BirdBrain
05-29-2015, 08:07
I respectfully disagree Bird Brain. There are such things as stupid questions and I've asked them.

True. I just felt like I was saying "don't ask such a stupid question". I will concede your point. I just don't want to be the guy saying so. I don't want to come off like that.

egilbe
05-29-2015, 08:42
True. I just felt like I was saying "don't ask such a stupid question". I will concede your point. I just don't want to be the guy saying so. I don't want to come off like that.

I had an Army instructor once, who said, "There is no such thing as a stupid question" then under his breath ("Only stupid people asking questions"). I never forgot that and it still makes me laugh thinking about it. I do research before I ask questions because of that moment in the past and in the research, I usually find the answer to my question. I often times won't answer a question without referring to the source to try to teach people to find their own answers.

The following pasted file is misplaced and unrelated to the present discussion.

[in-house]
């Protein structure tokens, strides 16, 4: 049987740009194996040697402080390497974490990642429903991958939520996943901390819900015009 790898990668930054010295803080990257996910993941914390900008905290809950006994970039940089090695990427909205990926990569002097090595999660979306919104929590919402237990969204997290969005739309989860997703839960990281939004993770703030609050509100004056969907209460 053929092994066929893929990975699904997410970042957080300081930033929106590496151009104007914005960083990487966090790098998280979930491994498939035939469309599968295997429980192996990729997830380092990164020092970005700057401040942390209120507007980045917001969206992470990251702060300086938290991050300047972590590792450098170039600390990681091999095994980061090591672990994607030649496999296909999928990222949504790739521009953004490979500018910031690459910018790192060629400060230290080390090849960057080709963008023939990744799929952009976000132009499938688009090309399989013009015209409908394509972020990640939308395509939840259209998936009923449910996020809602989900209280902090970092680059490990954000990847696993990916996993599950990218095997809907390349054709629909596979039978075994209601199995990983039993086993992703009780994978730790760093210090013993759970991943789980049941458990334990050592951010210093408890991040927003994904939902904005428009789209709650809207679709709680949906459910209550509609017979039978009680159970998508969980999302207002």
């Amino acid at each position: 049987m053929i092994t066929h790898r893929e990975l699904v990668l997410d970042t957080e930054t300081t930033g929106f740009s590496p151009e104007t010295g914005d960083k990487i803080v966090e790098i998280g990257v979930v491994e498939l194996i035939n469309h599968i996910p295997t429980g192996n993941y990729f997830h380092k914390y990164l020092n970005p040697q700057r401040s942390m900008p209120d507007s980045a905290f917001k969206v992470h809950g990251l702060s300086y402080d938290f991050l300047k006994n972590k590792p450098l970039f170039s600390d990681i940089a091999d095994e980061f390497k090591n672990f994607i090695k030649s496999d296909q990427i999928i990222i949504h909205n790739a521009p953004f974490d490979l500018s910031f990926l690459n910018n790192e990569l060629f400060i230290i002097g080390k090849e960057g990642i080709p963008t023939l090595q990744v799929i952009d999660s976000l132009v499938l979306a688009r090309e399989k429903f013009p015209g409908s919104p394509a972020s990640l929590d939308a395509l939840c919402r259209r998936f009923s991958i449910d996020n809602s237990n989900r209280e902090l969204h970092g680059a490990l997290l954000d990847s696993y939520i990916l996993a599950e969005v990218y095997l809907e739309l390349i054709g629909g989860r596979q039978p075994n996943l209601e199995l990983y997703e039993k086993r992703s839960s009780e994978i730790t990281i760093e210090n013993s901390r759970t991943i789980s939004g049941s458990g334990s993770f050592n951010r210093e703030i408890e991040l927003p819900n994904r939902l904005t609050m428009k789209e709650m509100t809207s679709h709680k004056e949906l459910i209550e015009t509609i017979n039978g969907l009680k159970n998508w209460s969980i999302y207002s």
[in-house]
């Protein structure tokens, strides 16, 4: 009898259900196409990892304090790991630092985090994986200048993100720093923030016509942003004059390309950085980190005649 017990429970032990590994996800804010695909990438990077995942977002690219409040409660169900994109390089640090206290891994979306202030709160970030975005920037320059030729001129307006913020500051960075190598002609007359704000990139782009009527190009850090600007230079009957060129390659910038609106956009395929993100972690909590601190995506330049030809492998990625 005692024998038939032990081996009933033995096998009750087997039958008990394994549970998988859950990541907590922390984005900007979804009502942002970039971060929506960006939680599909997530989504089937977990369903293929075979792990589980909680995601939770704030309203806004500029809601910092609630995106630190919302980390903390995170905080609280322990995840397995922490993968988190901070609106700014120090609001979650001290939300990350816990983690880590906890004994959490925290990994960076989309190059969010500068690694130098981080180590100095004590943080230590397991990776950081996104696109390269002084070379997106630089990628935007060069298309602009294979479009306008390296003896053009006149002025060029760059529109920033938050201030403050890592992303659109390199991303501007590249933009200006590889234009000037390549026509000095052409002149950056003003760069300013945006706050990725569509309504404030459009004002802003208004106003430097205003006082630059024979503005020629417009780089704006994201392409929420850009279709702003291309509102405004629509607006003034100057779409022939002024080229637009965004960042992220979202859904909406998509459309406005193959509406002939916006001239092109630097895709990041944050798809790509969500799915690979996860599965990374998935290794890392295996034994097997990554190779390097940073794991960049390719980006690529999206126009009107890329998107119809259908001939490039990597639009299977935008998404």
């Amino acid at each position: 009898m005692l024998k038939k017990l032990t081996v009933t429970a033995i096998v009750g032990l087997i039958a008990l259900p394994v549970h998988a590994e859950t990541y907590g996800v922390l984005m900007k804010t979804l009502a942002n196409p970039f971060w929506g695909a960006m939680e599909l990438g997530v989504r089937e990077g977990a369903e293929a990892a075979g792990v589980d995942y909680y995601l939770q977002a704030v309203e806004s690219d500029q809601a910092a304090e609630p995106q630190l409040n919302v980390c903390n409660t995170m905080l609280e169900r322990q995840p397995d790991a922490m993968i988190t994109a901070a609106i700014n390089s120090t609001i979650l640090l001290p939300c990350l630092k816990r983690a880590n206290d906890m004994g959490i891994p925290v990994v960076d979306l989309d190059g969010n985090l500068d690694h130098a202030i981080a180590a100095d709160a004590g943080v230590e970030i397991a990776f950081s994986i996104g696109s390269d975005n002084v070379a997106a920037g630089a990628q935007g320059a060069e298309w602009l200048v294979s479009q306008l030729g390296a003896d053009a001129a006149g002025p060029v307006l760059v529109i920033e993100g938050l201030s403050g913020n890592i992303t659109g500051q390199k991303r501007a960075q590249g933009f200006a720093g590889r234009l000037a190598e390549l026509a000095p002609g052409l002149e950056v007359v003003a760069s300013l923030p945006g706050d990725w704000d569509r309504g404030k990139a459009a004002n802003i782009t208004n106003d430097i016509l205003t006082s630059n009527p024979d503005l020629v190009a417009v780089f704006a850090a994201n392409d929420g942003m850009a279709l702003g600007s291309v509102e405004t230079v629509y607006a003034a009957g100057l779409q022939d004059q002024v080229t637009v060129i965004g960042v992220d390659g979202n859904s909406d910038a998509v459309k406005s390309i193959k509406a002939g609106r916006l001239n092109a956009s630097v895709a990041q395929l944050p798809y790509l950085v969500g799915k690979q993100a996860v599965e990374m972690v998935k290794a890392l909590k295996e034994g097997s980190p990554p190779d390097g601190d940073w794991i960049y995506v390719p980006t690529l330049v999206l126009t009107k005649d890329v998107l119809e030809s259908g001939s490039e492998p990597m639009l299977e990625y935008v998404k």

Hoofit
05-30-2015, 05:46
Hope this isn't a dumb question but.......
Does anyone know of a backpack with helium pockets to 'lighten the load'?

BirdBrain
05-30-2015, 07:31
Hope this isn't a dumb question but.......
Does anyone know of a backpack with helium pockets to 'lighten the load'?

Most have pockets. What you put in them is up to you. However, made of helium? No. :D

bangorme
05-30-2015, 08:14
I invented one, but every time someone took their backpack off it disappeared. :(

It was a commercial failure.

4eyedbuzzard
05-30-2015, 08:58
I invented one, but every time someone took their backpack off it disappeared. :(

It was a commercial failure.Hmm, :-? Skyblazing?

http://upload.wikimedia.org/wikipedia/commons/9/96/Cloudhoppers.jpg

http://d3gls0gl48g4d4.cloudfront.net/dims4/NGV/f5ed6ae/2147483647/thumbnail/354x199%3E/quality/75/?url=http%3A%2F%2Fpmdvod.nationalgeographic.com%2F NG_Video%2F996%2F847%2F62532_1_1280x720_640x360_17 7593411852.jpg

Traveler
05-30-2015, 09:21